On Monday, 25th January 2016, the Monetary Policy Committee (MPC) of the Bank of Ghana announced its decision to maintain the policy rate at 26 per cent consistent with the advice of the previous IMANI Alert.
By Hubert Nii-Aponsah | Center for Economic Governance and Political Affairs | IMANI Africa
The policy stance was commendable considering the fact that the IMF advised further increase in the 11-year-high policy rate which would have increased the cost of borrowing. Taking the advice would have been detrimental to the survival and/or performance of businesses should one take into account recent increases in utility tariffs, petroleum levies and various taxes, not forgetting that some business are now recovering from the adverse impact of the energy crises last year.
Primary reasons for the decision of the MPC include its observation of moderate price movements in the past few months as well as moderate inflationary expectation going forward. Other notable reasons relate to the hope that the energy situation will improve and on-going fiscal consolidation will persist.
Despite the positive outlook of the inflation rate, the MPC recounted possible challenges such as exchange rate developments, aggravating external financial conditions and the second round effects of petroleum price adjustments.
The MPC was also optimistic about economic growth recovery prospects within the medium term but enumerated risk factors including weak consumer confidence, falling commodity prices, slack in global growth (in countries such as China) and the intrinsic detrimental impact of tight fiscal and monetary policy.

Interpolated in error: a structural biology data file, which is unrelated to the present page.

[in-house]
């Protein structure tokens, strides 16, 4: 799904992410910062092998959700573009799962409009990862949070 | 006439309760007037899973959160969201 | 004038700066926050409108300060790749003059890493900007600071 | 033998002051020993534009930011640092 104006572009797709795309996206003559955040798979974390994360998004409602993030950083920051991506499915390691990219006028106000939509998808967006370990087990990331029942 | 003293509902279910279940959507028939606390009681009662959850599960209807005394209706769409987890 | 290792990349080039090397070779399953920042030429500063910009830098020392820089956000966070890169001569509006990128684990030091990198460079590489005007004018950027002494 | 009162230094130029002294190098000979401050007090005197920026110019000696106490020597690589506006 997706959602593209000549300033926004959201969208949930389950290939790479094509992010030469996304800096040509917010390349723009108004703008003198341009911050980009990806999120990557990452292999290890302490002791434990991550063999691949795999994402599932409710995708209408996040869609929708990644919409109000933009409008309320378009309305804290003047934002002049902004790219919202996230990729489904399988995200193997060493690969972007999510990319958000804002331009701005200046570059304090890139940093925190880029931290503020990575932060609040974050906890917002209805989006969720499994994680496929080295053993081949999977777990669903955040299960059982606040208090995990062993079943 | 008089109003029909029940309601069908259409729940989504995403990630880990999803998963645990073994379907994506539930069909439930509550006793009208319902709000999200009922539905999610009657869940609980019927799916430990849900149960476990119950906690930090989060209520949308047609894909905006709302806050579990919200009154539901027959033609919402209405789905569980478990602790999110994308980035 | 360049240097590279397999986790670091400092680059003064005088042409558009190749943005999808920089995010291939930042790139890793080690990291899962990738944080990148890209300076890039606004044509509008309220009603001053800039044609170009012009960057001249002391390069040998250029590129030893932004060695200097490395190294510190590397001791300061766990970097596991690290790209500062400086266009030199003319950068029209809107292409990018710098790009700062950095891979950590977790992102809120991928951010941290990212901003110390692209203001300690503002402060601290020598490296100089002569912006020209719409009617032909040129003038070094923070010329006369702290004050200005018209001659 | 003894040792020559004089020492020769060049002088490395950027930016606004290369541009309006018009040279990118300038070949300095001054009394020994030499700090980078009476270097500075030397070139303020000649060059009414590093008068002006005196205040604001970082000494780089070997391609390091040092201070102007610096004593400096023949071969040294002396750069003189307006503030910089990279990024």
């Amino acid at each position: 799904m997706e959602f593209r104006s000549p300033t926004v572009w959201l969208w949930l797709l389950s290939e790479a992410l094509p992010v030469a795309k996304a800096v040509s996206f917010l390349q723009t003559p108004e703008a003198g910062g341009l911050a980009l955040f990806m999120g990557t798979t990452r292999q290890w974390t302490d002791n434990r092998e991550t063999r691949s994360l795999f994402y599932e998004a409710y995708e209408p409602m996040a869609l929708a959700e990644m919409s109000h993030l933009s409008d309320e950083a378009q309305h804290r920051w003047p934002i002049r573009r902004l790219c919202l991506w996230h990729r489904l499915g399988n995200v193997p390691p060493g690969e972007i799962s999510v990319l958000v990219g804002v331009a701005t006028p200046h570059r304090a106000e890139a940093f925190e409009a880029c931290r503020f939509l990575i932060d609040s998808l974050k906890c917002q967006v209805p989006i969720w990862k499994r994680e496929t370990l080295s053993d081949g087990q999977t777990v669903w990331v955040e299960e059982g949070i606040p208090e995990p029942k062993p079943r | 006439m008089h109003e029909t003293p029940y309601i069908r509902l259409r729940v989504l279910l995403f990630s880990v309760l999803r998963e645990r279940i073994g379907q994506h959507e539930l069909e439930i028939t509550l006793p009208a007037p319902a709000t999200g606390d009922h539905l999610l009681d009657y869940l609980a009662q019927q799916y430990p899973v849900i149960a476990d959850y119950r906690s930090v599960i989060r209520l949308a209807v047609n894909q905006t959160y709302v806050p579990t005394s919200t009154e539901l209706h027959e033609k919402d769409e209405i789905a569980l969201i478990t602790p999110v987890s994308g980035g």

The Committee concluded that it perceives, “the risks to inflation and (economic) growth as balanced, and therefore decided to maintain the monetary policy rate at 26 per cent.”
Although the Committee’s decision not to further increase the policy rate deserves applause, some of its reasons are not strong and some of its assumptions are too strong. For instance, the Committee mentioned that, “…risks (to further inflationary pressure) would however be moderated by lower crude oil prices, and improvements in the energy situation”.
The committee appears to also overlook the ‘damning effect’ of the fiscal policy authority’s decisions ‘sitting’ between the global prices of crude oil and the possible ex-pump prices which feeds into the current supply side inflationary pressures. It [MPC] again appears to have an unrealistically optimistic perception of the future especially with regards to the magnitude of the upside risk factors of inflation since the increase in utility tariffs and petroleum levies would further heighten inflation through higher self-fulfilling inflationary expectations. With the FED further increasing interest rates the risks on inflationary pressure via the exchange rate could be higher than the MPC has estimated.